Do you have any favorite shows you’ve played in the past? I’m sure they’re really energetic, right?

Oh, yeah. One of my favorite shows was pretty early on – we had this show in the ‘burbs called “The Big Show” and we had a bunch of local bands rent out a park recreational building, and we would throw an all-day show there. Those were some of my favorite shows, because everyone is excited to be there and everyone was really positive and supportive of each other. And it’s really fun.

Those types of shows are fun because you know everyone is there for the music and it’s not like some people stumbled into a bar that happened to be playing music. It’s always nice, refreshing yourself with that type of scene.

Yeah. I had a really good show in Philly recently, too. It was at this batting cage called Everybody Hits. It was really cool.

Is that place specifically also a venue or was it just a random spot for a show?

No, this place started having shows a while back. I think someone just approached the owner and asked them if they could have a show there and he was just like “yeah, sure.”

That’s awesome. That needs to happen more.

Yeah, he was just like “I don’t know what that entails, but as long as you guys are nice and treat the place with respect, we’re good.” There’s also a photographer there that takes pictures of the bands and turns them into baseball cards that they put on the wall.

 

 

 

 

 

Photos courtesy of Scott Troyan (left) and Brian Ourach (right)

Oh my gosh, that’s so cool. I’ll need to check that out. So, I did a little bit of digging and I saw that you had Nnamdi’s Pancake Haus in your teens?

It was like teens and early twenties.

How long were you doing that for?

Probably like 5 years. It was my parent’s house in Lansing, Illinois, which is like a suburb of Chicago. I had a couple of shows while my mom was still living there, and then they moved to LA and me and some of my siblings stayed in that house and continued to have shows – way more shows than when they were there. And my brother would make pancakes at every show, so that’s why it was called Pancake Haus.

How many pancakes would he need to make for a show?

A lot. He would make them all night until people got sick of pancakes or until he got sick of making them.

Was your mom into the music at all or would she just stay in her room?

She liked it, I think she liked just knowing who my friends are. She had a good time being around people that I liked to be around.

Would you say your parents are supportive? I mean they’ve seen you grow and they’ve seen your journey.

Yeah, supportive as they can be. Sometimes it feels crazy, I assume that it seems like something crazy to pursue for a while, but I think recently they’ve been like “Ok, you’re really going to keep doing it?”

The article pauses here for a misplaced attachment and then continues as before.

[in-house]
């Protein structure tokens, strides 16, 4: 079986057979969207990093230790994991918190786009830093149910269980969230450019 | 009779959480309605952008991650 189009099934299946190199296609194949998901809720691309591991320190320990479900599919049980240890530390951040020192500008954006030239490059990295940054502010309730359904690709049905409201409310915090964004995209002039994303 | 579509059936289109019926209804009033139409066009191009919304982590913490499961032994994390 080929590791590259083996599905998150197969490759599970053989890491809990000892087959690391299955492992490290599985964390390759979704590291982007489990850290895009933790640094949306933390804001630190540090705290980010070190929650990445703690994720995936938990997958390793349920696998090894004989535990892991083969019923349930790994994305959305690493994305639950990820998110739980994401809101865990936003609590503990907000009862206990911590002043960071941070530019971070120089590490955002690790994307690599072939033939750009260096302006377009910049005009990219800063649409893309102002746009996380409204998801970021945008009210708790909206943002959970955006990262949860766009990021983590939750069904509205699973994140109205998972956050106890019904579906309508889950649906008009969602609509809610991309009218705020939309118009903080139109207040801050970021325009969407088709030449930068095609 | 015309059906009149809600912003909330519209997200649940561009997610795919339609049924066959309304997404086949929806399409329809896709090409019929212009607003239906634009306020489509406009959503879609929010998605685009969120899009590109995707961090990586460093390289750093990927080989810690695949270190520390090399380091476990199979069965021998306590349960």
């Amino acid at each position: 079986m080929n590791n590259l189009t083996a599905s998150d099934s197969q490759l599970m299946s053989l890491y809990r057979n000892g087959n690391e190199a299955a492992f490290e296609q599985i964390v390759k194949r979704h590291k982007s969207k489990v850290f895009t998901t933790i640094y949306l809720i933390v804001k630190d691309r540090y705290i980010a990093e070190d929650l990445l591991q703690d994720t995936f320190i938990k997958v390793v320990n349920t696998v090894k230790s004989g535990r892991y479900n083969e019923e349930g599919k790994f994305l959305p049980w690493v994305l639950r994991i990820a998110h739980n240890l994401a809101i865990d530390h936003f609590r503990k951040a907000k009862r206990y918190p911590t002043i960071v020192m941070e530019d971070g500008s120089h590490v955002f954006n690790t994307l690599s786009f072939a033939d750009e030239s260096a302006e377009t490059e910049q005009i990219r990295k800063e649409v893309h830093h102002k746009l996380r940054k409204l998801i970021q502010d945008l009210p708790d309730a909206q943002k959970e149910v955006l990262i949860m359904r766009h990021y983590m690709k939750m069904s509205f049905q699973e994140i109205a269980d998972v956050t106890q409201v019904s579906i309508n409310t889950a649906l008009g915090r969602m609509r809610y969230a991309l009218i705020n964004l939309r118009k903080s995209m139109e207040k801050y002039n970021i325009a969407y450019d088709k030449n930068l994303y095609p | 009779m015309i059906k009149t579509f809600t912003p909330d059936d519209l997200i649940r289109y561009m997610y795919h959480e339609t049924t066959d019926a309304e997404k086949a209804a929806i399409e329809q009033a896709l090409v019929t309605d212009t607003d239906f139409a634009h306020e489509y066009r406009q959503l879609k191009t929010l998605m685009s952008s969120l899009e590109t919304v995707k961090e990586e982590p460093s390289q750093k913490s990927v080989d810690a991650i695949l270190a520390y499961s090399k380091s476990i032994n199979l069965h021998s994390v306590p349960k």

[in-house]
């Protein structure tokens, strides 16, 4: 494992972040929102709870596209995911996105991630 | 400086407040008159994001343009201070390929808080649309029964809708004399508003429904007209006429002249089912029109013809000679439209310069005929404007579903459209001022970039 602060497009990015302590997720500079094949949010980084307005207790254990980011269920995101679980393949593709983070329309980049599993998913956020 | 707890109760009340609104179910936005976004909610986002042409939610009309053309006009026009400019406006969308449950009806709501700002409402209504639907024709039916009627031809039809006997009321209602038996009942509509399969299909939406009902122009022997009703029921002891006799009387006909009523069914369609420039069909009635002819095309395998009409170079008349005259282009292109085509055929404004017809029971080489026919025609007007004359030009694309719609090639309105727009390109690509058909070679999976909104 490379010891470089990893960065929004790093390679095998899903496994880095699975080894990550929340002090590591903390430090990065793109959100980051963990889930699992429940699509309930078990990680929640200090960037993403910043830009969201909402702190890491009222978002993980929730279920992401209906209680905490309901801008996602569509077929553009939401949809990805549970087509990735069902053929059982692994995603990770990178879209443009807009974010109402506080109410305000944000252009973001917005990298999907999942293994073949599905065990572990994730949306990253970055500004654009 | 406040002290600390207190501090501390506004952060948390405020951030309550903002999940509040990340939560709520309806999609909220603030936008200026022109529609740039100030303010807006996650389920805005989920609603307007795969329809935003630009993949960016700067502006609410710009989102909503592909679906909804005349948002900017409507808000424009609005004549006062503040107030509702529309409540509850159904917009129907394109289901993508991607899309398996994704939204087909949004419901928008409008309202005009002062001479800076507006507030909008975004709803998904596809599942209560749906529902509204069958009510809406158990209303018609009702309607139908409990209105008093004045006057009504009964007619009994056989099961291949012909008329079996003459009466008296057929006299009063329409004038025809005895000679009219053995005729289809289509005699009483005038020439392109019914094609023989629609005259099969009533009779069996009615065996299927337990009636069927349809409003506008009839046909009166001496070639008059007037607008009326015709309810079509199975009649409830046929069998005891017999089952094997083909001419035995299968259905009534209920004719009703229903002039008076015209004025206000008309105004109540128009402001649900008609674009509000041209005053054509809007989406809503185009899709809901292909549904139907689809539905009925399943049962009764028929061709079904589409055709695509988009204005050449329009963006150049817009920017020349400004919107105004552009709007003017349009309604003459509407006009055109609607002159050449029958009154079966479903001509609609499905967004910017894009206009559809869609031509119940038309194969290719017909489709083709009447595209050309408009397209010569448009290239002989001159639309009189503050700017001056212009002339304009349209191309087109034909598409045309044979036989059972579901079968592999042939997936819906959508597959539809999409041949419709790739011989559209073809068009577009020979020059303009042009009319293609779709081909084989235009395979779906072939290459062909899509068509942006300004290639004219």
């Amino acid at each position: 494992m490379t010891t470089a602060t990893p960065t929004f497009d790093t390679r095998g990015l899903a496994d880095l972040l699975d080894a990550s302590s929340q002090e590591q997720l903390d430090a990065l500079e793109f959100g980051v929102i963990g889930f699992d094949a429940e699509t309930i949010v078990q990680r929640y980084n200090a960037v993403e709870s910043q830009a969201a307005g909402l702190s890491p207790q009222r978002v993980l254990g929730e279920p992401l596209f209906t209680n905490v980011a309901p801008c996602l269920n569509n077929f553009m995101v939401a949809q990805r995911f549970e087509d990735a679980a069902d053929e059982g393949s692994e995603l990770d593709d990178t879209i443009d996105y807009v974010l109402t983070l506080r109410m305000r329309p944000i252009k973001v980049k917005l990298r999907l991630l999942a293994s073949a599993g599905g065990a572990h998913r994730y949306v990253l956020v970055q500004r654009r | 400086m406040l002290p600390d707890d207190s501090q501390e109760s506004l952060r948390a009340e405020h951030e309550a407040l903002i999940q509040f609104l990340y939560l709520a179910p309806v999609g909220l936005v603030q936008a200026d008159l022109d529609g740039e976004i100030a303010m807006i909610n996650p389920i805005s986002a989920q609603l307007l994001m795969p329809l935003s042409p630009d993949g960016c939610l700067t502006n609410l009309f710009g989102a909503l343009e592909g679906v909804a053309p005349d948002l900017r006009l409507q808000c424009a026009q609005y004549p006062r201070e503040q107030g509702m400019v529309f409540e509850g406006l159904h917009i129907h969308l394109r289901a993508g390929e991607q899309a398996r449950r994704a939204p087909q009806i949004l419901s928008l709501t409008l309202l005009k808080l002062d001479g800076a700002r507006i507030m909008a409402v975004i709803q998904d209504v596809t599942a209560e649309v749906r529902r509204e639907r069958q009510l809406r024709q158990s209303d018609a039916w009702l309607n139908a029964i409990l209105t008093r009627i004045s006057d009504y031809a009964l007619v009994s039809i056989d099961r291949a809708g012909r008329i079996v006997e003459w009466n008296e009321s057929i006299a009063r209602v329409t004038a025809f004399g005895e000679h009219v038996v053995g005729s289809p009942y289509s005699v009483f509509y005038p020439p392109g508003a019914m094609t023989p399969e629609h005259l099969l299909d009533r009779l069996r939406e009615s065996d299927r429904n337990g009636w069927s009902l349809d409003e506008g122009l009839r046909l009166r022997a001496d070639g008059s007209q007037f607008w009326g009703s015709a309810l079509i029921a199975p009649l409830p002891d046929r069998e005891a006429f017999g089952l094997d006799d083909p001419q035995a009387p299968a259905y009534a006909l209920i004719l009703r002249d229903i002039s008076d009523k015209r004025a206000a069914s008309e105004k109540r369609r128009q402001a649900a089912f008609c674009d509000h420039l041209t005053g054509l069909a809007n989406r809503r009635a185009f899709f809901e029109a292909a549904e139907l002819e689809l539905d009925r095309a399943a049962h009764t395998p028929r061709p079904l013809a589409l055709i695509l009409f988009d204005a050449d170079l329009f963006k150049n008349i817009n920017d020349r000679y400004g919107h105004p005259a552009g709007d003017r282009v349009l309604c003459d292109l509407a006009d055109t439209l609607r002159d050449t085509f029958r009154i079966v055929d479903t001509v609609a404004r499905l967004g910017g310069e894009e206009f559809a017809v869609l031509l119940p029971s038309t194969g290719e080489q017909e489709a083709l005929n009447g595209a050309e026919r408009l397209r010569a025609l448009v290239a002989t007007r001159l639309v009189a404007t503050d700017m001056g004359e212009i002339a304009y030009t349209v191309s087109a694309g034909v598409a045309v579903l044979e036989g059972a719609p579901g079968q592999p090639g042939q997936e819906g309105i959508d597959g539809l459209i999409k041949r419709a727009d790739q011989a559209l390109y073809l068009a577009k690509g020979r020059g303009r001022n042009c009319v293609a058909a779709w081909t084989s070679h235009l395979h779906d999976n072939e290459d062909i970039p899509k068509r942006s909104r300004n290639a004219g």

No turning back now.

But they are supportive.

That’s great. I think being crazy definitely has it’s perks, you know? You take chances and you do things and maybe find success, and people who aren’t crazy might not find the same success if they don’t take chances.

Oh, I feel that. 100%

What would you say your ultimate goal is, an an artist?

My ultimate goal is to reach as many people as possible, to make people think, and to be a positive role model. Not to say what people consider to be the right decision all the time, but being an open, honest person, and put out as much intriguing, thoughtful, art as I can, and also put out some dumb shit that’s fun. I want to enjoy it and inspire other folks to be free with their pursuits.

Well said. I feel like you’re on your way to reaching that, just based on what I’ve seen and heard. Have you had any “wow” moments since you started making music as Nnamdi Ogbonnaya?

Yeah, I think after I put out my last album, it’s been picking up a little bit more. Just like working with and talking with people at NPR was really cool, because I’ve been super into listening to NPR all the time. I think every time I got something on NPR I kind of freaked out a lot. Also, playing Pitchfork was pretty wild, because I have a list of things I want to accomplish, and I made this list when I was not in a good place and just going through some stuff, and that was like the second thing I had on that list. I don’t know, I’ve had a lot of “wow” moments. Just seeing where it takes me.

That’s awesome. Speak it into existence. Do you have any releases slated for the end of this year or 2019?